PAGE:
WASHINGTON, D.C. A historic phone call between President Obama and Iranian President Hassan Rouhani Sept. 27 capped a significant week in the case of an American pastor imprisoned in Iran.
During the 15-minute call, Obama voiced concern for Saeed Abedini, a U.S. citizen who marked a year of incarceration for his Christian faith Sept. 26. Though Secretary of State John Kerry has called for Abedini's release, this was the President's first time to speak out on the pastor's behalf.
Obama also expressed concern for two other Americans imprisoned or missing in Iran, in addition to dealing with other topics.
Abedini's wife Naghmeh said the call marked "the most encouraging news I have heard since Saeed was imprisoned one year ago. I am very grateful to President Obama for standing up for Saeed and for the other Americans who are held captive in Iran. This development is truly an answer to prayer."
The conversation was the first time presidents of the two countries have spoken directly since 1979.
During a CNN interview Sept. 25, Rouhani was noncommittal when asked about Abedini, noting that he "cannot interfere in the judicial process" and that America also held Iranians whom he sought to be freed.
But Abedini's family is optimistic in the wake of the presidents' phone call, as Iran released 91 prisoners of conscience in the days leading up to Rouhani's Sept. 24 speech at the United Nations. Two of them were women held since 2009 on charges of "undermining the national security of Iran" after they converted from Islam to Christianity and joined a house church, according to Morning Star News.
The Abedinis are hopeful that the new Iranian president, elected in June on a platform of reconciliation and engagement with the West, will soon add the pastor to the list of those released.
Obama's move was "a significant step forward in this critical case," said Jordan Sekulow, executive director of the American Center for Law and Justice, which represents Naghmeh Abedini. "We're ... grateful to President Obama for raising Pastor Saeed's imprisonment and call on President Rouhani to put his promise of being 'moderate' into action by releasing Saeed without further delay."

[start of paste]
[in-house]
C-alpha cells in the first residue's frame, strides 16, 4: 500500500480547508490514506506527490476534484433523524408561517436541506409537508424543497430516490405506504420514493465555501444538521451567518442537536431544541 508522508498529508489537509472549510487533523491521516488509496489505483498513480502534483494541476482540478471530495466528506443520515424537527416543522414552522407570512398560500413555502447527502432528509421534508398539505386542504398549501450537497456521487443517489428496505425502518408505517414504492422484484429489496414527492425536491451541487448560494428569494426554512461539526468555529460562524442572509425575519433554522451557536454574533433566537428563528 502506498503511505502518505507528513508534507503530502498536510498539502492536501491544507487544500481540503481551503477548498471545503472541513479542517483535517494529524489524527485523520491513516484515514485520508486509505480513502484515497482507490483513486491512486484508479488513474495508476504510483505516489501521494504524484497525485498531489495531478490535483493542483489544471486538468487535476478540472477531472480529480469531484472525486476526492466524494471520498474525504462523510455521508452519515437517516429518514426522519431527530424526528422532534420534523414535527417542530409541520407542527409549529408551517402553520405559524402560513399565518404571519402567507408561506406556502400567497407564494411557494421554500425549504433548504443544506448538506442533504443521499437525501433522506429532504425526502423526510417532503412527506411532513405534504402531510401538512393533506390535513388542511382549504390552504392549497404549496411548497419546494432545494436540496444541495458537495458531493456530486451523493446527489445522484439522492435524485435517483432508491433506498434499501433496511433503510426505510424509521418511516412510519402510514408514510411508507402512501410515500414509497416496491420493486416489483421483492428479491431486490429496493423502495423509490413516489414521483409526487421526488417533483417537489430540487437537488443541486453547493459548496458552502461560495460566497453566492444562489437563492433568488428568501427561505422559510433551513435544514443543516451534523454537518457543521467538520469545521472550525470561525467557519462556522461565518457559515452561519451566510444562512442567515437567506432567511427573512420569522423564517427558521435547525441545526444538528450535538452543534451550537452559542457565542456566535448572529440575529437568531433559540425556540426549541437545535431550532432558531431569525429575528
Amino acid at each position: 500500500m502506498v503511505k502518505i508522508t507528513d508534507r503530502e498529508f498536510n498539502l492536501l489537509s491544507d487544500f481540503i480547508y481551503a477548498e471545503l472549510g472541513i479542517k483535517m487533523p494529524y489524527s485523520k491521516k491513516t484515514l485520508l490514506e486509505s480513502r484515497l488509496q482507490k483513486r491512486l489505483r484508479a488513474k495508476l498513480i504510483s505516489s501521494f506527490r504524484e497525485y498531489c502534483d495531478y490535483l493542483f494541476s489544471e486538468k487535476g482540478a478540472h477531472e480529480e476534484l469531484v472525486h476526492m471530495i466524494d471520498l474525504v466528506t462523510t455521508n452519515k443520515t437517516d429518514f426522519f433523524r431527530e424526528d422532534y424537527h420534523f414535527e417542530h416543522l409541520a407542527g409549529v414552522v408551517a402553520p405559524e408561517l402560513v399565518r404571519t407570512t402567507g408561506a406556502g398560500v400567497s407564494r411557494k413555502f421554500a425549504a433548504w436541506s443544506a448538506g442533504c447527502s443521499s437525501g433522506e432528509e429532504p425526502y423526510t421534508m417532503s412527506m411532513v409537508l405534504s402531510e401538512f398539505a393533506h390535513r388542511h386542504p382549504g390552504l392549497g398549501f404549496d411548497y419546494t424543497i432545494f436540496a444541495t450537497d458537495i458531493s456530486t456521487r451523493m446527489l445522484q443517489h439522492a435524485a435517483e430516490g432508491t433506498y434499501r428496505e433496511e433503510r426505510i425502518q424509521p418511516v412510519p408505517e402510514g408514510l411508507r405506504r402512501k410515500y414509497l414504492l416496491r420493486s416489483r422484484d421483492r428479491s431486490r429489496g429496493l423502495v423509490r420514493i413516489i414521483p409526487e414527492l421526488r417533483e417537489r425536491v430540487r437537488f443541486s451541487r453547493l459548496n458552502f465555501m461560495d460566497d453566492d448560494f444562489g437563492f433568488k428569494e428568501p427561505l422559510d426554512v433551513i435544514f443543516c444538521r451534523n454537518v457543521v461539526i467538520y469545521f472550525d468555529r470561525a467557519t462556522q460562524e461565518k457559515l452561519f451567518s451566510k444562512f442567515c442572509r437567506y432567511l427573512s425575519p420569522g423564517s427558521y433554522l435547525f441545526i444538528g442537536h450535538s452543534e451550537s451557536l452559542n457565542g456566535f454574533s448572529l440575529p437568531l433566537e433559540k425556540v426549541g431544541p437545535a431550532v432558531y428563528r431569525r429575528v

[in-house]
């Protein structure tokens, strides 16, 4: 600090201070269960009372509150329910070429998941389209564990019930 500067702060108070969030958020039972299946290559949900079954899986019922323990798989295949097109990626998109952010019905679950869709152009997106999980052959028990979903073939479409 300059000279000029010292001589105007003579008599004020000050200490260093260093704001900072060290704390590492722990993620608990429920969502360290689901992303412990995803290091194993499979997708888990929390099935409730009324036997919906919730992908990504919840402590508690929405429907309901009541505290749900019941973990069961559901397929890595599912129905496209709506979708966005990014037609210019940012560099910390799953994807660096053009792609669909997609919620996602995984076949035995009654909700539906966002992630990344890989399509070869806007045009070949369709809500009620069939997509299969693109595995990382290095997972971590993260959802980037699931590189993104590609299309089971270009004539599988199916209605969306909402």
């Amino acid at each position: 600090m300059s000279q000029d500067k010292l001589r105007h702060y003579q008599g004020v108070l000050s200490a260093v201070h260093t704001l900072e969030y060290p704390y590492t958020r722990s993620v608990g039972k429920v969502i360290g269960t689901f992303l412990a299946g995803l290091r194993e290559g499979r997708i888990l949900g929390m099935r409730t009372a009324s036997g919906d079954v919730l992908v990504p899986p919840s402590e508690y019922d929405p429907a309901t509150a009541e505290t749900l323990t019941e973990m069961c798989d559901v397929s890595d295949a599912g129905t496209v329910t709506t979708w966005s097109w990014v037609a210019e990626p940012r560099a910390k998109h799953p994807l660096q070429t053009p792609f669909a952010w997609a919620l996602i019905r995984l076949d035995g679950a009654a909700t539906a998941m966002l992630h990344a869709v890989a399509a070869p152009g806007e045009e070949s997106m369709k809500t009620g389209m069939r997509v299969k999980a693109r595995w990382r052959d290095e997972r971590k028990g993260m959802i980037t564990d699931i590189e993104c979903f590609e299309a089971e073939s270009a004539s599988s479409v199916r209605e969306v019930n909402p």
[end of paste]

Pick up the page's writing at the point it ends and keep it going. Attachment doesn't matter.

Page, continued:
Earlier in the week, Naghmeh Abedini passed along a letter from her husband to Rouhani when she encountered the Iranian president and his entourage in a New York hotel where she was staying.
As Rouhani approached the elevators Sept. 23, Naghmeh Abedini gave a letter to one of his delegates, who promised to deliver the letter to the president, the ACLJ reported.
In the letter, Saeed Abedini recounted his plight and asked the Iranian president to initiate a review of his case, stating that according to Iran's constitution "choosing the religion and participating in religious meetings and activities are totally legitimate in Iran, but staying in prison for me and other people like me is for sure illegal."
On the anniversary of Abedini's imprisonment Sept. 26, thousands gathered for vigils in more than 70 cities across the United States to pray for the pastor's release.
Abedini, whose wife and two children live in Idaho, has spent the last year in Tehran's harsh Evin Prison, known for housing political dissidents. He was handed an eight-year sentence after being arrested while visiting his parents in Iran and working on building an orphanage.
The 33-year-old pastor had converted from Islam to Christianity in Iran in 2000 and planted house churches until 2005. Although Iran has no law against house churches, the government termed his involvement a threat to "national security," even though he had ceased such work after agreeing in 2009 to limit his ministry to humanitarian work, according to Morning Star News.
Before his trial, Abedini was held in solitary confinement, beaten repeatedly and told he would be killed, according to the ACLJ. He was denied medical treatment and suffered serious infections and internal bleeding presumably sustained during interrogation sessions by prison officials.
In January, he wrote a letter saying he was told he would "hang for your faith in Jesus.